Antonio Dellepiane, Recoleta Cemetery

During the 1919 Semana Trágica, Lieutenant General Luis J. Dellepiane restored order to Buenos Aires after a metalworkers’ union strike spiraled out of control. He had previously been in charge of the city’s police force after the 1909 assassination of Ramón Falcón & remained in that position until 1912. By 1919, Luis had assumed command of the Second Division of the Argentine army stationed in Campo de Mayo. Luis marched his troops into Buenos Aires to engage striking workers at the request of the Minister of War. Violence continued & almost 1,000 people died in the most violent social uprising ever seen in the city.

Luis would later be appointed Minister of War during Hipólito Yrigoyen’s second term & resigned when fellow general José Félix Uriburu ousted the President in 1930. Oddly enough, Luis also studied to be a civil engineer & did the first geodetic studies of Argentina. Only two plaques commemorate Luis, none of which mention his role in the Semana Trágica:

Luis J. Dellepiane, Recoleta Cemetery

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200. ventura coll

Ventura Coll, Recoleta Cemetery

Hidden among a series of short rows, Ventura Coll gets little attention these days & even fewer people remember who he was. An inscription on the back side made the search for background info easier:

Ramón Sardà, Recoleta Cemetery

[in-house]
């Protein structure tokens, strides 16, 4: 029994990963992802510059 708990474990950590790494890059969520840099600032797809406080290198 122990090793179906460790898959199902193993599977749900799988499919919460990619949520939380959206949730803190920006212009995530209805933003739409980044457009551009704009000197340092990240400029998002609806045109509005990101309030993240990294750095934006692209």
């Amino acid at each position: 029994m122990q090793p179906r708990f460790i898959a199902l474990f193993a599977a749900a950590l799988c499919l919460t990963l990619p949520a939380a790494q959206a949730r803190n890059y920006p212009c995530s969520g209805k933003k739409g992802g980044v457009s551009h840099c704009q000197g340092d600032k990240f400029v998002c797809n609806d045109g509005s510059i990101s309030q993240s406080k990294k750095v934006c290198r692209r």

Thanks to some helpful people at the Province of Santa Fe historical society, I learned that Ventura Coll was a doctor there, somewhere in the province… that’s all anyone knew about his life. But Ventura’s sister, Victoria Coll, married Joaquín Marull & had a daughter named Delfina. Delfina married Ramón, so that’s how the Sardá line also wound up in Recoleta Cemetery with the Colls.

All these last names are Catalán, & Sardá was also a doctor. Seems that Coll stuck to a tight social circle of Catalan immigrants. The historical society also provided me with a wonderful photo with Ventura Coll (left) & Ramón Sardá (right). The bust on the grave is remarkably accurate:

Ventura Coll & Ramón Sardá

Ventura Coll, Recoleta Cemetery

The statue of the boy angel may seem familiar to regular readers of this blog because the same statue also decorates the Francisco Gómez family vault:

Ventura Coll, Recoleta Cemetery

Delfina & Ramón Sardá had no children, so it’s interesting to note that they donated money to establish a maternity hospital in Buenos Aires. Opened in 1934 in the neighborhood of Parque Patricios, the building is textbook Art Deco & one of the most important public hospitals in the city. With over 6,000 births per year, no wonder it was immortalized in the 1954 movie “Mercado de Abasto” with Tita Merello & Pepe Arias:

Hospital Ramón Sardá, Parque Patricios